Who’s getting a lump of coal for Christmas?

I can guess who will not be doing well this Christmas holiday. You know who you are. For those of you who aren’t the people at “Yarl’s Wood immigration removal centre”, let me tell you a tale. Imagine St. Nick and a respected Anglican priest appearing at a center where children are detained, ready to pass out gifts that had been collected by London area churches. You can picture the scene, right? Scores of happy children, delighted by the cheery presence of St. Nick, opening their gifts with glee. You would be wrong.

Here’s what happened instead.

But when the Anglican church’s leading expert on Father Christmas, dressed as St Nicholas himself, arrived with one of Britain’s most distinguished clerics to distribute presents to children held at the Yarl’s Wood immigration removal centre in Bedfordshire, things took a turn straight out of Dickens.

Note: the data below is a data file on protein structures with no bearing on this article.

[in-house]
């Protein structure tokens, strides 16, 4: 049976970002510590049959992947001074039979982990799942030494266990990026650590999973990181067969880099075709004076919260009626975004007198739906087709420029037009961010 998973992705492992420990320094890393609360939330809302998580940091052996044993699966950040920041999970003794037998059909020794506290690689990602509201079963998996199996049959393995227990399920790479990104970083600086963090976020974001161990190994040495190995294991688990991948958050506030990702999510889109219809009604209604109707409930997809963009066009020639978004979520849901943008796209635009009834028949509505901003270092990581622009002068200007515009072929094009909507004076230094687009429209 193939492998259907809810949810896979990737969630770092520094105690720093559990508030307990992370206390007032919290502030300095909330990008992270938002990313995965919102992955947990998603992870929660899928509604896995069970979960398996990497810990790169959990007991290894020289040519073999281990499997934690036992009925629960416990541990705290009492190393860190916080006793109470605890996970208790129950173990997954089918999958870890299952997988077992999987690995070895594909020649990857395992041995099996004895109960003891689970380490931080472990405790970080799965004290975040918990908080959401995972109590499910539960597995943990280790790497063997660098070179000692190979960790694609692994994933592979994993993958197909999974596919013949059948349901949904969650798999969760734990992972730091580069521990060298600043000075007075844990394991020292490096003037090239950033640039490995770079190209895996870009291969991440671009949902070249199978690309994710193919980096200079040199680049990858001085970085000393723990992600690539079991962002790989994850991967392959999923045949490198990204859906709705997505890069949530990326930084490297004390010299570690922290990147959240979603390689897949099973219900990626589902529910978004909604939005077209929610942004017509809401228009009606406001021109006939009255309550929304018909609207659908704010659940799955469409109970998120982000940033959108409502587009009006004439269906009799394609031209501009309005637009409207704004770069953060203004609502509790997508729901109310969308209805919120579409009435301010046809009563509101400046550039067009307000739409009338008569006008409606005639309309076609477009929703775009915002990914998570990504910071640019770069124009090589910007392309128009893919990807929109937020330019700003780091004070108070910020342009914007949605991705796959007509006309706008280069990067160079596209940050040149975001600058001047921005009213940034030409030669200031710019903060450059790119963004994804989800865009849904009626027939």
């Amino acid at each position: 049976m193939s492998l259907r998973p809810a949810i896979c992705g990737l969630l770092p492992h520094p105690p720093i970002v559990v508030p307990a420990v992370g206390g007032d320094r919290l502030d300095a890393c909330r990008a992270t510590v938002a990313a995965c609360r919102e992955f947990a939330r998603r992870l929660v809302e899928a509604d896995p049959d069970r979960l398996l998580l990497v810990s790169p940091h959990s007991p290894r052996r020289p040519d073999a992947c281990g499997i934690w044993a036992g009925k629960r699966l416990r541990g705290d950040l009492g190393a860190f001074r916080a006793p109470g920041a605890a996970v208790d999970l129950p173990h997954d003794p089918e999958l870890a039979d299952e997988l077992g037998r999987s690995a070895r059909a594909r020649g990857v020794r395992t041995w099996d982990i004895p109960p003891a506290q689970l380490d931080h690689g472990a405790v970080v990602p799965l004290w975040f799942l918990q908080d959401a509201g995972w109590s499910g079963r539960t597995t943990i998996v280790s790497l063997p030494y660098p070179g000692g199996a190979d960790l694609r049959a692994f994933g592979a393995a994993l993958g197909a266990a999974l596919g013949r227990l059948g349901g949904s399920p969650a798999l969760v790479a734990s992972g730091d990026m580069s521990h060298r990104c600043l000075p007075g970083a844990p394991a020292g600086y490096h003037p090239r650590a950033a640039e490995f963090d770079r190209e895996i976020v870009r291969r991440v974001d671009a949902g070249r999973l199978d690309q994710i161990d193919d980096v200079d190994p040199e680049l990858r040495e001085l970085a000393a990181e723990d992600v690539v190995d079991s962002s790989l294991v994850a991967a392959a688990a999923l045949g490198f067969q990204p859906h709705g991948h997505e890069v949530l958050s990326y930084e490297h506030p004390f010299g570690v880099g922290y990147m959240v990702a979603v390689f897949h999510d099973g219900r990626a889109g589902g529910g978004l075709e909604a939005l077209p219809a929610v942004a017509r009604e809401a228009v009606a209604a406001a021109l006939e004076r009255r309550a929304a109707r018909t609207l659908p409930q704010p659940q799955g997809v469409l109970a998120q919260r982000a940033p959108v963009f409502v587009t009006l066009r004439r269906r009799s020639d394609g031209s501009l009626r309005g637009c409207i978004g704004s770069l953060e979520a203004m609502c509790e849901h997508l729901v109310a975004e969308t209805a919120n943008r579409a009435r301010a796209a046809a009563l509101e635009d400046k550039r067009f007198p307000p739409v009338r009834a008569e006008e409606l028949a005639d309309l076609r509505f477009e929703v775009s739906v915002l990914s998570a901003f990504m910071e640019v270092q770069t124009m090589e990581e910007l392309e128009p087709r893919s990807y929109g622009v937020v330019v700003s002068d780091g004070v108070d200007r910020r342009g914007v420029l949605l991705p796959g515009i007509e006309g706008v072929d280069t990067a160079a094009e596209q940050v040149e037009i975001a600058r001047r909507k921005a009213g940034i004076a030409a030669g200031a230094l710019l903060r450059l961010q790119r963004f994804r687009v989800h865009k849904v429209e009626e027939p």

An unedifying standoff developed that saw the security personnel who guard the perimeter fence prevent St Nicholas, the patron saint of children and the imprisoned, from delivering £300 worth of presents donated by congregations of several London churches.

In a red robe and long white beard, clutching a bishop’s mitre and crook, St Nick – in real life, the Rev Canon James Rosenthal, a world authority on St Nicholas of Myra, the inspiration for Father Christmas – gently protested that he was not a security threat, but to no avail.

Well, there are lots of things one might say here. Maybe the security staff needed more advance notice. Maybe they should have been willing to deviate from the normal plans a bit. And perhaps they should pick up their phone, call the good Anglicans who tried to bring some cheer, and reschedule things. Because if they don’t, I’d imagine Santa will not look kindly on their Christmas lists. There is no way they’ll be making it onto the “nice” list.

By the way, the particular Saint Nick who got turned away has good connections. Below, please find a photo of him with the Archbishop of Canterbury.

If you’d like to learn more about the work of the St. Nicholas Center, please visit their amazing website.

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  1. December 15, 2009

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